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U.S. to Reconsider Declassifying Memo : Prosecutor McKay Cites Relevancy to Pipeline Inquiry

February 04, 1988|United Press International

WASHINGTON — Independent prosecutor James C. McKay said today the Reagan Administration is reviewing the possibility of declassifying a secret memo at the heart of the brush Atty. Gen. Edwin Meese III had with a $1-billion Iraqi pipeline deal.

Sources close to the investigation said Wednesday that the memo told of a Swiss oilman's possible contributions to the Israeli Labor Party. The payments were meant to secure guarantees from the Israelis that they would not interfere with the oil pipeline that was to be built close to Israeli territory, The Times reported today. (Story, Page 19.)

It is understood that Meese's criminal defense team maintains that any such political contributions would be legal.

Meese attorney Nathan Lewin declined to comment on the content of the 1985 memo from Meese's longtime friend and associate, E. Robert Wallach, because it is classified. But he disclosed that the document was first temporarily classified by the Justice Department's security officer before being turned over to McKay, who agreed with the "secret" classification.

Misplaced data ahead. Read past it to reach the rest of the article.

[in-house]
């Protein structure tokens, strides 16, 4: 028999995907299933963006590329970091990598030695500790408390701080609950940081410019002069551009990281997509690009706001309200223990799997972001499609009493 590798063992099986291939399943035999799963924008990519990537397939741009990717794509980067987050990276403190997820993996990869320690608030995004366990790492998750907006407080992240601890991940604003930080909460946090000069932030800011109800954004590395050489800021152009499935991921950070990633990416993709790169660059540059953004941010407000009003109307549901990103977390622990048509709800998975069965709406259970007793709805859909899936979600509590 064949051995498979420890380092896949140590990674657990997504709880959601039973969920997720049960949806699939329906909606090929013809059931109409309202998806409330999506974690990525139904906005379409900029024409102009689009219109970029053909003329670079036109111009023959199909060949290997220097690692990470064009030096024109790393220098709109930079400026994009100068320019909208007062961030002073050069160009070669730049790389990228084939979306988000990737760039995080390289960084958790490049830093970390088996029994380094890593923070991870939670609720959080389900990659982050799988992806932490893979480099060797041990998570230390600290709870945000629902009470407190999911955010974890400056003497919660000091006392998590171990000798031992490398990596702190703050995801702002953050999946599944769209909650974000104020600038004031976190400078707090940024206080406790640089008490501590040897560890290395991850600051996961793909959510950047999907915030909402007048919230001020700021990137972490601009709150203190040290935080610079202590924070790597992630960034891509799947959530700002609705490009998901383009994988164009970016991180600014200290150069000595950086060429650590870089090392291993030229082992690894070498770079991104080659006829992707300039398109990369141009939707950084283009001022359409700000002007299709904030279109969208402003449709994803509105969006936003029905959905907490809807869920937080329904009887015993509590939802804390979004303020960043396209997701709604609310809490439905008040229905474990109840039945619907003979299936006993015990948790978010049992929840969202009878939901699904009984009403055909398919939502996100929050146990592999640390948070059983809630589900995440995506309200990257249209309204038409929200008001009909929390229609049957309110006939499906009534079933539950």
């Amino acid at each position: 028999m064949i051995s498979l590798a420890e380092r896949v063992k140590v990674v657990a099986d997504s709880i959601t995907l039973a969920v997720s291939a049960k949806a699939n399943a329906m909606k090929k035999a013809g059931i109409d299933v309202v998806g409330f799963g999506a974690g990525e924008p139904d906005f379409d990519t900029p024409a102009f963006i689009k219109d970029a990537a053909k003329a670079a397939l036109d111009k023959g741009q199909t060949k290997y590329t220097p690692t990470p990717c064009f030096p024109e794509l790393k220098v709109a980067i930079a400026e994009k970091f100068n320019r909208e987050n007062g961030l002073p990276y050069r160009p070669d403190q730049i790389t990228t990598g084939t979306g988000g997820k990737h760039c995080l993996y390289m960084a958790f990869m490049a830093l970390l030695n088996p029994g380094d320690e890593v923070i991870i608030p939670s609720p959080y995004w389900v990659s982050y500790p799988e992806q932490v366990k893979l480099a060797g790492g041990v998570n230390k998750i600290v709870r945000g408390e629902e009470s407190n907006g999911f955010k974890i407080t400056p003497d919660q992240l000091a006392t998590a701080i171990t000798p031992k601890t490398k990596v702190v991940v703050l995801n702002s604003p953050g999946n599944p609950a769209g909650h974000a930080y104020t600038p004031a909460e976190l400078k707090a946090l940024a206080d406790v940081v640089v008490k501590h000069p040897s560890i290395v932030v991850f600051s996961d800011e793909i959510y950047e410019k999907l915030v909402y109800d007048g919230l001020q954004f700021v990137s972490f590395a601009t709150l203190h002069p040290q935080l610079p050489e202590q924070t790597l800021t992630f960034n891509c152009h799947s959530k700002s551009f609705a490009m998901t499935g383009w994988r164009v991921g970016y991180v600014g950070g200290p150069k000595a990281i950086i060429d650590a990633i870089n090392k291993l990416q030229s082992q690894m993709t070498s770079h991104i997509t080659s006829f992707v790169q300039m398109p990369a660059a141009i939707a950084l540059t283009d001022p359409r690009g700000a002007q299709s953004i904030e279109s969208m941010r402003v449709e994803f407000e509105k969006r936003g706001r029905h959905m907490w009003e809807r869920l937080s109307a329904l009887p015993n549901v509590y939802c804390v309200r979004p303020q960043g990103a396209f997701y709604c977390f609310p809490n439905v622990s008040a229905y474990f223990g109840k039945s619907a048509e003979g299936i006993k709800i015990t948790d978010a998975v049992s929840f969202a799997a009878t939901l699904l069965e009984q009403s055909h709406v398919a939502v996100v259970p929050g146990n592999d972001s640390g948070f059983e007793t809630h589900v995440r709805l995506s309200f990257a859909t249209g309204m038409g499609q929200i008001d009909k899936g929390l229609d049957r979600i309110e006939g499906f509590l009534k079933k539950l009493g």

Summary Provided

McKay's office said in a statement today that "upon learning that an unauthorized publication of certain information was appearing in the media, Mr. McKay provided a brief summary of sensitive matters related to this investigation to the President's chief of staff, Howard H. Baker."

"At that meeting, Mr. McKay received assurances that every effort would be made to minimize any encumbrances imposed on his investigation by virtue of the classified nature of pertinent information," McKay's statement said.

"Pursuant to that commitment, last night the counsel to the President, Arthur B. Culvahouse Jr., advised Mr. McKay that an inter-agency task force is being formed to review and reassess declassification of any information related to this investigation," the statement said.

Wallach was representing the wealthy Swiss oilman, Bruce Rappaport, in the 1985 negotiations on the pipeline, which was never built.

Sources said the memorandum on the project discussed proposed contributions by Rappaport, a longtime backer of former Israeli Prime Minister Shimon Peres, to the Labor Party. The Times said it was unable to determine if any contributions had actually been made.

Meese, who denied Monday that he had any direct contact with the project, said only 10 words in the memorandum from his friend were involved in the latest allegation, and at no time did he have any indication of illegality. Meese said he could not disclose the 10 words.

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